hypothesis means educated guess or statement to be tested by research.

In the psychology context, a hypothesis is an educated guess or prediction about a particular phenomenon or relationship that can be tested through research. A hypothesis is a statement that proposes a relationship between two or more variables, and it serves as a starting point for scientific inquiry.

For example, a psychologist might have the hypothesis that people who score high on measures of anxiety are more likely to engage in avoidance behaviors, such as avoiding social situations or avoiding tasks that are perceived as difficult. In order to test this hypothesis, the psychologist might design a study in which participants complete measures of anxiety and report on their avoidance behaviors, and then analyze the data to see if there is a relationship between the two variables.

Hypotheses are an important part of the scientific process, as they allow researchers to test their ideas and generate new knowledge about a particular topic. Hypotheses can be supported or refuted by the results of research, and they can be revised or refined based on new evidence and insights.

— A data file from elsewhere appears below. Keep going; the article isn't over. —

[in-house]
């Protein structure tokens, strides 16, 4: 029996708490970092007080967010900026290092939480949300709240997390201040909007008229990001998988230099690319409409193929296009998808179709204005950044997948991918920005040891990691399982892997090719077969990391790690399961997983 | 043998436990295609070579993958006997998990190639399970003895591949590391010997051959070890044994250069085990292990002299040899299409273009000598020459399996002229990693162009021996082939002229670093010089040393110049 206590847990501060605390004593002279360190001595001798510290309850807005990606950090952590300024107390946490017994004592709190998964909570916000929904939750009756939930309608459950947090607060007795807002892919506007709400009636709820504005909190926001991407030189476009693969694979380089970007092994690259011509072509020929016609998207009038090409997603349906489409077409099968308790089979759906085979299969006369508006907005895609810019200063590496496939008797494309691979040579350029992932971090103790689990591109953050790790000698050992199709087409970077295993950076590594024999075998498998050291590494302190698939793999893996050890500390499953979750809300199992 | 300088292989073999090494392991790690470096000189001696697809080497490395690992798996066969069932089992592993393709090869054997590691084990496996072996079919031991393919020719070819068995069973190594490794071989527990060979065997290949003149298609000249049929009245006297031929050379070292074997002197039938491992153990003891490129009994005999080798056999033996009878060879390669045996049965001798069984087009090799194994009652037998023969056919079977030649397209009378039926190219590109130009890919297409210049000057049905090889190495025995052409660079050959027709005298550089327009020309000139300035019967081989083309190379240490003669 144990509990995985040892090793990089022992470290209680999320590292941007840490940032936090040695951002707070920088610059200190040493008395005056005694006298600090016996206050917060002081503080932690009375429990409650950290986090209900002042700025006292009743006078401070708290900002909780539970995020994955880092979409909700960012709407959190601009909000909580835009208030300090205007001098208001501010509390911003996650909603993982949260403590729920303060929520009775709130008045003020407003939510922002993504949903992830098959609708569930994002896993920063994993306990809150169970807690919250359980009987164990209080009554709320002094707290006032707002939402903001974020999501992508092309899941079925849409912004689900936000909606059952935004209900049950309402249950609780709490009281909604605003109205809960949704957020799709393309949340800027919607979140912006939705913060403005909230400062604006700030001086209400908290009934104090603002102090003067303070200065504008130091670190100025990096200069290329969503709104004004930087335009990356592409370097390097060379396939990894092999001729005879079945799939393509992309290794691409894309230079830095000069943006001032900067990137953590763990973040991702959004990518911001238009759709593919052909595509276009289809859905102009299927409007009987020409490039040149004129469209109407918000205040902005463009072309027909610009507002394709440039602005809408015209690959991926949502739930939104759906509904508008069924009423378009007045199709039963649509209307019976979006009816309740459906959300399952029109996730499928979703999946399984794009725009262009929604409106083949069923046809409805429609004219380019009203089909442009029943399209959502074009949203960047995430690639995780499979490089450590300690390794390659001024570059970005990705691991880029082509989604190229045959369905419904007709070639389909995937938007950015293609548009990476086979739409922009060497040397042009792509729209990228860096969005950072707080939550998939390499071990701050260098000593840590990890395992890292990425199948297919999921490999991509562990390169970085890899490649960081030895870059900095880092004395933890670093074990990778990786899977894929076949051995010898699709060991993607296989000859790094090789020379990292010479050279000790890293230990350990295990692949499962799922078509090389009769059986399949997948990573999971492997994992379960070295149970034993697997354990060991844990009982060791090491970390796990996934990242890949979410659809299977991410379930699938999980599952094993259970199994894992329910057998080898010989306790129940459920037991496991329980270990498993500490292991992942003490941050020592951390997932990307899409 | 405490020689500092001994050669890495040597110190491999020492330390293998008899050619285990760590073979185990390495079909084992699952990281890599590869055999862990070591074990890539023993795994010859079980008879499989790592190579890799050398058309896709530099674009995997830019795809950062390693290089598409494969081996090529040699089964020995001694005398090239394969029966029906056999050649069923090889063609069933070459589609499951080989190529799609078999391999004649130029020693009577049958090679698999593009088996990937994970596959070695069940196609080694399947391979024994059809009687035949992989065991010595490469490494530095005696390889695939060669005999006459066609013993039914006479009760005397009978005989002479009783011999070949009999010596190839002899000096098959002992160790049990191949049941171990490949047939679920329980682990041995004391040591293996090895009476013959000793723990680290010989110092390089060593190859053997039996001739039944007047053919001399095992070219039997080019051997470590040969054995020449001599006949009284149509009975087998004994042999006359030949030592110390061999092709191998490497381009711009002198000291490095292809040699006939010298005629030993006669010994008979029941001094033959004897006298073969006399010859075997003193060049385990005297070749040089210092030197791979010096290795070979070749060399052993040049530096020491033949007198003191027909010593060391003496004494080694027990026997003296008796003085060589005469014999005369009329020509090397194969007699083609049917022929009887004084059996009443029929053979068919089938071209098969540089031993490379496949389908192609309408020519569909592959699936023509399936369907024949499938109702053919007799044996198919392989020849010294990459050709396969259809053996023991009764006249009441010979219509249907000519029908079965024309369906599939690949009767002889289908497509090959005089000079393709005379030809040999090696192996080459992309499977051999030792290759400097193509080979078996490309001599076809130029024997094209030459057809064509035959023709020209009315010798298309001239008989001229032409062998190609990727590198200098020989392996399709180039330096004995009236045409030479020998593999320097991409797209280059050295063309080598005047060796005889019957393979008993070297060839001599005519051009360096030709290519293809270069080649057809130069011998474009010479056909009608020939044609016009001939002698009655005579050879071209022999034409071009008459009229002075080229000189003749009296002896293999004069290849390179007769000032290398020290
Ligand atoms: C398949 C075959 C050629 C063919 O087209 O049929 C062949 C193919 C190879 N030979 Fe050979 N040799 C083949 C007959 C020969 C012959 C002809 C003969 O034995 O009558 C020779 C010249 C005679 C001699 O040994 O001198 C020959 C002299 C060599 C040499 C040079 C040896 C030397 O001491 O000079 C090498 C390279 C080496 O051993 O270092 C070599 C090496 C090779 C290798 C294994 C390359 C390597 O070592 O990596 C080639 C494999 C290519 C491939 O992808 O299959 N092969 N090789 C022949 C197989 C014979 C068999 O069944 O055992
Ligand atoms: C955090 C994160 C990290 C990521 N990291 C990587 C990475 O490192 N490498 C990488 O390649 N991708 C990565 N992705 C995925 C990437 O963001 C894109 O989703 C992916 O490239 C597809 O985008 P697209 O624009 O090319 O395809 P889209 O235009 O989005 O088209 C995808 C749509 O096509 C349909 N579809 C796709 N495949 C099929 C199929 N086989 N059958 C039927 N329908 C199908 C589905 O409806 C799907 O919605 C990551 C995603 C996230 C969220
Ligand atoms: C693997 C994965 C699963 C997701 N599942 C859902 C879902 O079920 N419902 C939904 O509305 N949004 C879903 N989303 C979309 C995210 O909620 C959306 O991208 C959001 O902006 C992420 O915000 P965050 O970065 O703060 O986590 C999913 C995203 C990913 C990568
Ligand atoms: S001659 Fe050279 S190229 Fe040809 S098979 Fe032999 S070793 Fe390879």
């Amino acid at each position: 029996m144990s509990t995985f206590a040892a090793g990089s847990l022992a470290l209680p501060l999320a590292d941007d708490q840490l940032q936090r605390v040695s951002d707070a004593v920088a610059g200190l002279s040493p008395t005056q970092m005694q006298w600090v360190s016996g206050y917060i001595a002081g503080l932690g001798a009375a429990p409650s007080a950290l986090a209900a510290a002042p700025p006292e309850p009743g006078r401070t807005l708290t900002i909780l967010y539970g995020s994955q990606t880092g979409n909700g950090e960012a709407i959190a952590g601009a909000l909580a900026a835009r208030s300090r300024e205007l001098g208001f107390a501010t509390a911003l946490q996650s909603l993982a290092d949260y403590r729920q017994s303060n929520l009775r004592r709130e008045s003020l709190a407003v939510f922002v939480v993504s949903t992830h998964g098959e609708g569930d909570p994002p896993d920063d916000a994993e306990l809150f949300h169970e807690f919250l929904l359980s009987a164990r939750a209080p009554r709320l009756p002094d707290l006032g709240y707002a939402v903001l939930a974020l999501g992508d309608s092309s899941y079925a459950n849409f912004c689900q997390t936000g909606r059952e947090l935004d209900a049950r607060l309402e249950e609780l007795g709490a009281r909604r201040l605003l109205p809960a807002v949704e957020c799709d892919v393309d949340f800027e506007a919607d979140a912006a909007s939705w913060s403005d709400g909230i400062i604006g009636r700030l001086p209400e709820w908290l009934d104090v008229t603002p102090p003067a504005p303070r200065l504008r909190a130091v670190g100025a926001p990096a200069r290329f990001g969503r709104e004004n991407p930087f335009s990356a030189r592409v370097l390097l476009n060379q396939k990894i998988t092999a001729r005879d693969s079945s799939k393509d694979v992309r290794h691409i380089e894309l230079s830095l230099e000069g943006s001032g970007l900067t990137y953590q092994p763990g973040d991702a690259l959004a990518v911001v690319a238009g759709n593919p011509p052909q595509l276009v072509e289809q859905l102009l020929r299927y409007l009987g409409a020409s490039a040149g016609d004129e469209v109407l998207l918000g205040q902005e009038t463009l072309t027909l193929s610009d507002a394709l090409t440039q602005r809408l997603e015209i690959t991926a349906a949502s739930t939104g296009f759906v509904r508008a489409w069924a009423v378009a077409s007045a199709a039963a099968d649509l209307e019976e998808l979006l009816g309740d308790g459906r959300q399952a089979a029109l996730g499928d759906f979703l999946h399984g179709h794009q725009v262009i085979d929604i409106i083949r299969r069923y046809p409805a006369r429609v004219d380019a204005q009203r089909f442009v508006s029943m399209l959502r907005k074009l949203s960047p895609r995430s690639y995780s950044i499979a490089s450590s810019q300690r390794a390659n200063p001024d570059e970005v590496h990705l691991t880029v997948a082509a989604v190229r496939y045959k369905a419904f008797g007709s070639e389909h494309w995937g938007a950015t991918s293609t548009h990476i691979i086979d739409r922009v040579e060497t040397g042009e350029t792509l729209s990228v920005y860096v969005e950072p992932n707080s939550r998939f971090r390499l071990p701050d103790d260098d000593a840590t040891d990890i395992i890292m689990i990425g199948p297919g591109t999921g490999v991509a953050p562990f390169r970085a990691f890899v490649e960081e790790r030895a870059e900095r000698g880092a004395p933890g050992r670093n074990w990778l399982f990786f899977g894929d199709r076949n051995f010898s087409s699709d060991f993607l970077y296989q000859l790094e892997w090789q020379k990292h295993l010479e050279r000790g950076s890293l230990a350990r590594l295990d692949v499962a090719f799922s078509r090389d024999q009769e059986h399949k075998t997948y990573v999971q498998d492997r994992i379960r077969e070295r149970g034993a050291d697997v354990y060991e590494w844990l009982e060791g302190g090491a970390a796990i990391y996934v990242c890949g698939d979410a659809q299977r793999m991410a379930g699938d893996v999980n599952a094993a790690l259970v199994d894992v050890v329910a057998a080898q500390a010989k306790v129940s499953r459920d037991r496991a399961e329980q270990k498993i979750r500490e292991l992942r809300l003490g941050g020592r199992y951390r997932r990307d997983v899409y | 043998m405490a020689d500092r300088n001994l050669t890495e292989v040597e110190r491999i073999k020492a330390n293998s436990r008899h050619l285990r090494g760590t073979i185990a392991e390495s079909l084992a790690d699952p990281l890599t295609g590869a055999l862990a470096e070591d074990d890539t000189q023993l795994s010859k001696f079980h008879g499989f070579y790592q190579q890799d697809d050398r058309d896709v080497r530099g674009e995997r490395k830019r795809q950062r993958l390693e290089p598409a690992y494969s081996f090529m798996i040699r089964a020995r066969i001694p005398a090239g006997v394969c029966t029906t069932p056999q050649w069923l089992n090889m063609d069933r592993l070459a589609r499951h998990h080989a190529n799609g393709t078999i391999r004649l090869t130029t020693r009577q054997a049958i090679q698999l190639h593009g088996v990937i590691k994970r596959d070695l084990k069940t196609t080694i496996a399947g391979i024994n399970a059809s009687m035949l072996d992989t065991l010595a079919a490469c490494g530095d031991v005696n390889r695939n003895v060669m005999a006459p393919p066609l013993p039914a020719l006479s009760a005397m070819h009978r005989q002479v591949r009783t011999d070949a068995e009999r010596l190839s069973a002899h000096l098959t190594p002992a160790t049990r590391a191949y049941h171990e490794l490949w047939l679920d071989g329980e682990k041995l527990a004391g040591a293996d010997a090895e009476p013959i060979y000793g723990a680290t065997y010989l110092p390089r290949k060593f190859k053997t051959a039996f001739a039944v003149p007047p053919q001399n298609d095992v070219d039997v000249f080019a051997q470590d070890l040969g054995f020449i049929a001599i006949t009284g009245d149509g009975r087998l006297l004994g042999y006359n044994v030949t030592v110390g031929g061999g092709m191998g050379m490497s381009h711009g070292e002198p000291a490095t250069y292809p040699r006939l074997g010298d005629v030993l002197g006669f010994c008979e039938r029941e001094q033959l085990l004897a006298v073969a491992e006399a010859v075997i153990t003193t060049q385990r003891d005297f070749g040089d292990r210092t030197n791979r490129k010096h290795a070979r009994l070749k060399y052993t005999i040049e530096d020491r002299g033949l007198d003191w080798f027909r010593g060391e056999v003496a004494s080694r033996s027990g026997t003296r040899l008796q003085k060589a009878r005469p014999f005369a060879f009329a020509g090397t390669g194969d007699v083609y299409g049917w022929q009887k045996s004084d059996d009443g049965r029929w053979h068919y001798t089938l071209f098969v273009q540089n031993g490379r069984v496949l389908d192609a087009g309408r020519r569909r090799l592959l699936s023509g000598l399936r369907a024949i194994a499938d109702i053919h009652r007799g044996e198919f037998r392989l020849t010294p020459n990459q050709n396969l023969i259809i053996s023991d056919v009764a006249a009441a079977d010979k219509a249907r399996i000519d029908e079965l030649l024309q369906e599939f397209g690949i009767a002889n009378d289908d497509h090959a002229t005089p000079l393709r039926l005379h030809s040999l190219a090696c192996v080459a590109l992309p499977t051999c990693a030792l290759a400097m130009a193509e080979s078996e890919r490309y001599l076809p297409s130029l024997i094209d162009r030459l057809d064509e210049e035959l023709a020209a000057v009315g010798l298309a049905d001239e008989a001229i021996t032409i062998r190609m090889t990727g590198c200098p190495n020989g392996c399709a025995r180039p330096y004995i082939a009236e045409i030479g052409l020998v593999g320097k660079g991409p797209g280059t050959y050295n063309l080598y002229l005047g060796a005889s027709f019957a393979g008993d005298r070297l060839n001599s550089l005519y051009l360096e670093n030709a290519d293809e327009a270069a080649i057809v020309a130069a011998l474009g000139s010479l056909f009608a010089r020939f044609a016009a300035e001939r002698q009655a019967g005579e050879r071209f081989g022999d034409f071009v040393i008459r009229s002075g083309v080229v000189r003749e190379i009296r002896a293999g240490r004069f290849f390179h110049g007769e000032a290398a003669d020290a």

In psychology, a hypothesis is a specific, testable prediction about the relationship between two or more variables. It is a proposed explanation for a phenomenon that can be investigated through research. Hypotheses are typically formulated based on existing theories, observations, or previous research findings. They serve as the foundation for conducting experiments or studies to determine whether the predicted relationship holds true. A hypothesis can either be supported or disproved by data collected during the research process. Developing clear and well-defined hypotheses is crucial in psychological research to ensure that the study objectives are met and the results are meaningful.

Application Areas

  • Experimental research
  • Observational studies
  • Clinical trials
  • Cognitive psychology
  • Personality psychology

Treatment and Risks